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Urn Terrace

The Urn Terrace serves as an ivied transition between the Beech Terrace, Box Walk, and Rose Garden.

(This video is closed-captioned in English and Spanish.)

(Este video tiene subtítulos en inglés y español.)

Farrand designed the Urn Terrace (at that time known as the Box Terrace) to be an introduction to the Rose Garden, rather than a garden of importance on its own account, but it was significantly modified by Ruth Havey in the 1950s. In the northern portion, Havey replaced Farrand’s simple straight lines of boxwood (still remaining in the southern portion) with curved brick lines filled with ivy. The pebblework at the base of the urn was laid down in 1958 by Vincent De Benedetto as a test pattern for the large mosaic to be placed in the Pebble Garden.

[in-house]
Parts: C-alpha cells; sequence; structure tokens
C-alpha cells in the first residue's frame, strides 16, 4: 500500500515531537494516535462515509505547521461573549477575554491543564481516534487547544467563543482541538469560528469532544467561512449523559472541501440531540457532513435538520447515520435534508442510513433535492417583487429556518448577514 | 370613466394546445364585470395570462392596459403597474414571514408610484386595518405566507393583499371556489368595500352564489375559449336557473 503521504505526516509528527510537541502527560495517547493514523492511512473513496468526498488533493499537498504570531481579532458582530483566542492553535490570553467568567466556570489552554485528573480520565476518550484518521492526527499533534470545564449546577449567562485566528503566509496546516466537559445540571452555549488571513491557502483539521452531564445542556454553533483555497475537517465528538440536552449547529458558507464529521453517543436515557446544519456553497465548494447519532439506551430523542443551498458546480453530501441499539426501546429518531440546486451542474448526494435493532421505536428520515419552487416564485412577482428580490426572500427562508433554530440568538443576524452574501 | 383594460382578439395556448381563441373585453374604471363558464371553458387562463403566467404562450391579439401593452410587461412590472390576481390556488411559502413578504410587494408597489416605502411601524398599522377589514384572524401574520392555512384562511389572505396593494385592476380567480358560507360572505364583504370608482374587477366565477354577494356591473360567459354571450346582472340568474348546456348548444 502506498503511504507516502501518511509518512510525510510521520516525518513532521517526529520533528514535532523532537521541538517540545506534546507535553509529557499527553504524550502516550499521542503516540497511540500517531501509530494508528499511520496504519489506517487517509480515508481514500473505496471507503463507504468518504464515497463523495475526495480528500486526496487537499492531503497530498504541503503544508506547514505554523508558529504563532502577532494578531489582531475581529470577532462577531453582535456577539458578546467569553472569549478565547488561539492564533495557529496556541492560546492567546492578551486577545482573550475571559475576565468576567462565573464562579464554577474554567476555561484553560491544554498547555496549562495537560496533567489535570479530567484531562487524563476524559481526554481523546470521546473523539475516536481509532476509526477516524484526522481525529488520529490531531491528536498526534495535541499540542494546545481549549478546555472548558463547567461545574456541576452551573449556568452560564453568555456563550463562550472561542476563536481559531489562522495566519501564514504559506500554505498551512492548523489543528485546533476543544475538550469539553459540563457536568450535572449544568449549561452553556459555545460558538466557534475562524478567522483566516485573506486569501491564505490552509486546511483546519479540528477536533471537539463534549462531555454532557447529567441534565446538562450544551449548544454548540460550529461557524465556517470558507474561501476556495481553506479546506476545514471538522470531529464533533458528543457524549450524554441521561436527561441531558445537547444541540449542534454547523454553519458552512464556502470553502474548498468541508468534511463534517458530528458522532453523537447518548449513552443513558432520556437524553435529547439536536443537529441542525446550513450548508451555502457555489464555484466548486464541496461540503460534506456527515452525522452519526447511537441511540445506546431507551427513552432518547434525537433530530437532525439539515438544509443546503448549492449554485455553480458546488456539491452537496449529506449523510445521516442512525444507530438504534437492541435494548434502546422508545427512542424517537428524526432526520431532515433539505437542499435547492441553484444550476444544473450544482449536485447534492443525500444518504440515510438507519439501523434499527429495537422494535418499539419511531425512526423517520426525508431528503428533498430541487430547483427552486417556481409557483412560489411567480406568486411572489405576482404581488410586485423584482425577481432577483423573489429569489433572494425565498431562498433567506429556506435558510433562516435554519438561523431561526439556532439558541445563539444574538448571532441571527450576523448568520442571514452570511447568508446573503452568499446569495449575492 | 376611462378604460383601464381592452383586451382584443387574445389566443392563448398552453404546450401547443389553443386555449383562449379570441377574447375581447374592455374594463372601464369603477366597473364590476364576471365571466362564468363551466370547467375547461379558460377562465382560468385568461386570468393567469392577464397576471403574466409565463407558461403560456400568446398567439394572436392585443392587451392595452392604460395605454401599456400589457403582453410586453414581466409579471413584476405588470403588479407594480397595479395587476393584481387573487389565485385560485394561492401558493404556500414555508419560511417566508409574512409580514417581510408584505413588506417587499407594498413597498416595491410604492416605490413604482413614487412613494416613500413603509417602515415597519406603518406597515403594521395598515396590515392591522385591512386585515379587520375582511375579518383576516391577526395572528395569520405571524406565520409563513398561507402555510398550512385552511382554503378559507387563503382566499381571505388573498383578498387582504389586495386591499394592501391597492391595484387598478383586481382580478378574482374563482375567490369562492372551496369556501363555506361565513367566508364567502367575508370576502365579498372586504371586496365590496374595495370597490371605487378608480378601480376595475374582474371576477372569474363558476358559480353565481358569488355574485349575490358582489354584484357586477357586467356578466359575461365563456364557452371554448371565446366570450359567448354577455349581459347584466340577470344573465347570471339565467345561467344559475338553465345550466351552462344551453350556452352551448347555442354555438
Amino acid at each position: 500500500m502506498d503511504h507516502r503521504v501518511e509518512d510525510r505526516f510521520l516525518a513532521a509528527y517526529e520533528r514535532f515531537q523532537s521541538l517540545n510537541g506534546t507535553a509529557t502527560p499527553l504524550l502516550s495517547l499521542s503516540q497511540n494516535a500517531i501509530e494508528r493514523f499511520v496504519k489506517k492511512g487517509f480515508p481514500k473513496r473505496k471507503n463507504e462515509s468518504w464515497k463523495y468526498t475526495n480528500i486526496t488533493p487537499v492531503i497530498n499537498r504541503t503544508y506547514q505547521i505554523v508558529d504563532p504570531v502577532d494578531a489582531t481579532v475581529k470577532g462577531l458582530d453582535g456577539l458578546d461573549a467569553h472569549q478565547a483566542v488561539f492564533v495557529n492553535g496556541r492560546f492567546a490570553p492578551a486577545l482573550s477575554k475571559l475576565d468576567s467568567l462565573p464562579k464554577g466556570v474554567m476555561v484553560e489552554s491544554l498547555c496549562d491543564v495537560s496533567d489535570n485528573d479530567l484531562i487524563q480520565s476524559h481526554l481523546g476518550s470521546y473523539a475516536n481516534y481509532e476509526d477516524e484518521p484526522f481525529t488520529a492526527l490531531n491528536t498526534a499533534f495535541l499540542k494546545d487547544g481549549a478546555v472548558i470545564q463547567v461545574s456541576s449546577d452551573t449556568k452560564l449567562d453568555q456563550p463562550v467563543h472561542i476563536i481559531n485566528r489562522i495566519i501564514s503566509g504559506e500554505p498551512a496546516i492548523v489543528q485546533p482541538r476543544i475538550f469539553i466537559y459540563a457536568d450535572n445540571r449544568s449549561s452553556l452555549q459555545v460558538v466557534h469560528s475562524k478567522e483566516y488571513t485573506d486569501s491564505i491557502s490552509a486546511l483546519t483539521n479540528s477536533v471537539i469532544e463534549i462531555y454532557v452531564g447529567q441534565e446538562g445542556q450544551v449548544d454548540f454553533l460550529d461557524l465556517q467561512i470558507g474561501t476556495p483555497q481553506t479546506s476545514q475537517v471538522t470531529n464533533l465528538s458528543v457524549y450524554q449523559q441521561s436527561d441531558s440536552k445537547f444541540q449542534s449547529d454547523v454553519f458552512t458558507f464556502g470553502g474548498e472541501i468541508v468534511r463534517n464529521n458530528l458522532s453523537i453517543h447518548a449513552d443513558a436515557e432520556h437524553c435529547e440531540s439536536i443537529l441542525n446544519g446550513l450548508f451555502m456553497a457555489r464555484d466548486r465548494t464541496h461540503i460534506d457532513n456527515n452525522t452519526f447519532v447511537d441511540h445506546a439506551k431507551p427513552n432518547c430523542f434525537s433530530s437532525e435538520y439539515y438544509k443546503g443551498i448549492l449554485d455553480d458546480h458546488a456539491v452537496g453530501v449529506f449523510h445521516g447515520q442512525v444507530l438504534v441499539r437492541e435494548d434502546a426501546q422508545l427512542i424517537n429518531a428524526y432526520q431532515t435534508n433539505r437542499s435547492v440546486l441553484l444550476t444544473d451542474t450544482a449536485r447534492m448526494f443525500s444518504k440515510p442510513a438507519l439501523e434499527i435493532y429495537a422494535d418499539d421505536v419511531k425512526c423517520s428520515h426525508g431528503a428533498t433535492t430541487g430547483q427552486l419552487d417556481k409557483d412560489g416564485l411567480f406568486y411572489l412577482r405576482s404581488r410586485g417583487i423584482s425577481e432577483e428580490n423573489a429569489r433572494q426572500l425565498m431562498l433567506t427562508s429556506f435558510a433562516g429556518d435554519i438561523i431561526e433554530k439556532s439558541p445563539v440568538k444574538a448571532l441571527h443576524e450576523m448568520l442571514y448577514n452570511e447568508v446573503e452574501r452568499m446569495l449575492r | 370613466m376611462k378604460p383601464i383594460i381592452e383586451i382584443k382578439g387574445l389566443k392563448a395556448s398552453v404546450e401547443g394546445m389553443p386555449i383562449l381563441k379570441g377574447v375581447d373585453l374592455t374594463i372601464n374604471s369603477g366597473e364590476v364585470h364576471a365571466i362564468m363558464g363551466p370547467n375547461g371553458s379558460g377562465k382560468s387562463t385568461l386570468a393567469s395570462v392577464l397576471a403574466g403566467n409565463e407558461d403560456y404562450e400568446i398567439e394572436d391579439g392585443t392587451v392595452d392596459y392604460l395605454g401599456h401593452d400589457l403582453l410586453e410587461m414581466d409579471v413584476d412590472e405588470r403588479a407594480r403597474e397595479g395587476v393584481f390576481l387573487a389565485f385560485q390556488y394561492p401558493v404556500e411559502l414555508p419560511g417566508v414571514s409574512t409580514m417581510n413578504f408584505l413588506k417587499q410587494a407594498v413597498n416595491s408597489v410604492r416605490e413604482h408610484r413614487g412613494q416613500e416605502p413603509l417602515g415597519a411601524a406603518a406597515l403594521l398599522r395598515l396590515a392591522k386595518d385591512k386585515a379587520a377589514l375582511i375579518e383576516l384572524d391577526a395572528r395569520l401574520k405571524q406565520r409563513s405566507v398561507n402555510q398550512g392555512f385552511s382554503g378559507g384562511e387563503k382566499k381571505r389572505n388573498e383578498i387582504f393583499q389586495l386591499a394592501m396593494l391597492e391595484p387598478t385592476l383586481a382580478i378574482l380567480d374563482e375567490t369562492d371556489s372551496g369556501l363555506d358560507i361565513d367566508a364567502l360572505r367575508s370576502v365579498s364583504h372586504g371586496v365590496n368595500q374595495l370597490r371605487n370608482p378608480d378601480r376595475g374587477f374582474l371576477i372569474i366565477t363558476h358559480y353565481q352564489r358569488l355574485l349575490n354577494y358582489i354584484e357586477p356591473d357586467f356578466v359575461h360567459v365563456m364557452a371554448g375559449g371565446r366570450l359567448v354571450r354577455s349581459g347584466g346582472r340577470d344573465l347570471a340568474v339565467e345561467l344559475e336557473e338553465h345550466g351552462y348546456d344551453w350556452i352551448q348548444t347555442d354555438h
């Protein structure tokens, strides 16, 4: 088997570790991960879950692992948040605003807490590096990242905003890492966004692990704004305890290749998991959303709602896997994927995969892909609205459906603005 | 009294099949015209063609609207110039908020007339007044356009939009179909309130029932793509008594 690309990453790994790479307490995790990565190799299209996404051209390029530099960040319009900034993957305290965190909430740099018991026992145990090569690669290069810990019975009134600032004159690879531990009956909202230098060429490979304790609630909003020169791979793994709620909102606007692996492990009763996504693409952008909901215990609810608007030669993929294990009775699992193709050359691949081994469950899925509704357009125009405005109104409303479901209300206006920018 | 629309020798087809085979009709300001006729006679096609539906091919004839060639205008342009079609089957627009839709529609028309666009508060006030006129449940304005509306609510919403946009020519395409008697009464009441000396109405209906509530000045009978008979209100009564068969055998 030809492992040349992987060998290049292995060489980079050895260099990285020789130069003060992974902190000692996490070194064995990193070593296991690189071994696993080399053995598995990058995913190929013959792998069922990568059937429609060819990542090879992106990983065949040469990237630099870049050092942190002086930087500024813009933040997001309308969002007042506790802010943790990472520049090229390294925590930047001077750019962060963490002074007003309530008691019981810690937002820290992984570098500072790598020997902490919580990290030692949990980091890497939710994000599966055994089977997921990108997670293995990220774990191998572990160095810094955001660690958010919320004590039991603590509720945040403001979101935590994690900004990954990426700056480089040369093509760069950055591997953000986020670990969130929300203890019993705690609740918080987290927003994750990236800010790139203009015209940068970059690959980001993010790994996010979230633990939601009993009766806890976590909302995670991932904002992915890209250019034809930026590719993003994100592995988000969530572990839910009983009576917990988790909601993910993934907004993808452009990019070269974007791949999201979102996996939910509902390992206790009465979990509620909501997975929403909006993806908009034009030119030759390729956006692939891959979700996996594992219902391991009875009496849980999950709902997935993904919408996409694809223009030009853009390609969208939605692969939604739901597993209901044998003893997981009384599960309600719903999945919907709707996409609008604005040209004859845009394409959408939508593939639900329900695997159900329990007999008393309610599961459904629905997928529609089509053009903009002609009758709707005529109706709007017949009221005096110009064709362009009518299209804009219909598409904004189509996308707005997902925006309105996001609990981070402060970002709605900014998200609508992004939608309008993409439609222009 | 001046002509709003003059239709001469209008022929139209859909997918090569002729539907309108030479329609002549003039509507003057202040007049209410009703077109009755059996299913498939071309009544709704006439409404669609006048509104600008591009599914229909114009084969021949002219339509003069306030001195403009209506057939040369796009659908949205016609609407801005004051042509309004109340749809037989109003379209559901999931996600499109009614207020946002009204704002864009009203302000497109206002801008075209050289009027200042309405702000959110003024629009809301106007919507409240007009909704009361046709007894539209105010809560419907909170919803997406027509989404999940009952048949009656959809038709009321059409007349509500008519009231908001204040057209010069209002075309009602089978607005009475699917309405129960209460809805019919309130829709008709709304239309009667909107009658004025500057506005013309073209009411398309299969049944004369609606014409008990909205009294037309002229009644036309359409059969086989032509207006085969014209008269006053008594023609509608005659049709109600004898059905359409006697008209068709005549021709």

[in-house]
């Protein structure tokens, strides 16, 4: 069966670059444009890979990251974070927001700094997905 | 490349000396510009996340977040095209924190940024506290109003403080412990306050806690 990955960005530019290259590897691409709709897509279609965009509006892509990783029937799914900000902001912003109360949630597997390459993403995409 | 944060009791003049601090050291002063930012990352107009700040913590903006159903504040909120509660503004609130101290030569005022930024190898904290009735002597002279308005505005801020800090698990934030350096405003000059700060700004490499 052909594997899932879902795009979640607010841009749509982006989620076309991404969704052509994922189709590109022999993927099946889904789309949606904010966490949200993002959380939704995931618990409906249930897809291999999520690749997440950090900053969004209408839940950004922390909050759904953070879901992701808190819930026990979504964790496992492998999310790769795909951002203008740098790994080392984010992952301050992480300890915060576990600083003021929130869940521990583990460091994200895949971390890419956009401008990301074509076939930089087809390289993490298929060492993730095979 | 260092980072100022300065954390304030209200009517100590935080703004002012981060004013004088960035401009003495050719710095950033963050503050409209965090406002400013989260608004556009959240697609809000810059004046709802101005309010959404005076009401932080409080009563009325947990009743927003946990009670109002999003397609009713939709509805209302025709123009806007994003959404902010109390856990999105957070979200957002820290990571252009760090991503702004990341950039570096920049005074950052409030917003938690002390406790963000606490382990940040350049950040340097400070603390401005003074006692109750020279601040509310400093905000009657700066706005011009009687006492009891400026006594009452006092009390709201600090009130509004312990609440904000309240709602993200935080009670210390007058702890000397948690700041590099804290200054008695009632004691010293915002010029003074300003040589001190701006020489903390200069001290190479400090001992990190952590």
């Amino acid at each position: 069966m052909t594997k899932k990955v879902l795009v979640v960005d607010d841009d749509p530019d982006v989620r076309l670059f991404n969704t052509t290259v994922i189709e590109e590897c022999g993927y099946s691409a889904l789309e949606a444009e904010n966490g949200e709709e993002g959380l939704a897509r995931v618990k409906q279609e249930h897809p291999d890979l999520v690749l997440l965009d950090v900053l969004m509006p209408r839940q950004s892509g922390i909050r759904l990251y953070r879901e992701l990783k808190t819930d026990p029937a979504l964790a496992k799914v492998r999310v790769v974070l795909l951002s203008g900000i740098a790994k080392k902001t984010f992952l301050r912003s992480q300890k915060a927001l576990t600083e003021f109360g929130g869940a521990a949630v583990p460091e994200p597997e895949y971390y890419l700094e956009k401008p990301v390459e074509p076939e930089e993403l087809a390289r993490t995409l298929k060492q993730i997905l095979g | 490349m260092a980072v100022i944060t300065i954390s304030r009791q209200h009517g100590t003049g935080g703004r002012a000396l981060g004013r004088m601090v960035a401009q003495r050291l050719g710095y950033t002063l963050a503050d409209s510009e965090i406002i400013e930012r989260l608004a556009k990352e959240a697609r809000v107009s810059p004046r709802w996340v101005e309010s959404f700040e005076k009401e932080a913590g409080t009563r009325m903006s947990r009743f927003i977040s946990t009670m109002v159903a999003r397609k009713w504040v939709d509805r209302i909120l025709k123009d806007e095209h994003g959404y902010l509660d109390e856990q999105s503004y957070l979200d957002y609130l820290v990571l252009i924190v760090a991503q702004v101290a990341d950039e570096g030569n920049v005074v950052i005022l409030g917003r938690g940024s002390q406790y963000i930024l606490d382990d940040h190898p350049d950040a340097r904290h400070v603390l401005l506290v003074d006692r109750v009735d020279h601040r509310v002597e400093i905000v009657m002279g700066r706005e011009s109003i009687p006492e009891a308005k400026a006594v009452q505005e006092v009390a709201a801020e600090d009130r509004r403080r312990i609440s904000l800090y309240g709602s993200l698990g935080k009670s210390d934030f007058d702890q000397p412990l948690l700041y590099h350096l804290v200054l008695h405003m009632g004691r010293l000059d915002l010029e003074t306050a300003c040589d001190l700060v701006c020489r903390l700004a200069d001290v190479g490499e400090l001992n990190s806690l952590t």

The urn is a copy in stone of an eighteenth-century terra-cotta urn that Mrs. Bliss purchased in France. The original was removed and placed in the Garden Library when the terra-cotta proved too soft to withstand Washington’s winters.

Urn Terrace, Bench Garden bench, teak, Beatrix Farrand, ca. 1928–32.

Urn Terrace, Inscription

Mouse over the image to see the transformation of the Urn Terrace between 1931 and the present.

Urn Terrace, looking South, July 2015 (detail)Urn Terrace, looking south (2), 1931 (detail)
 
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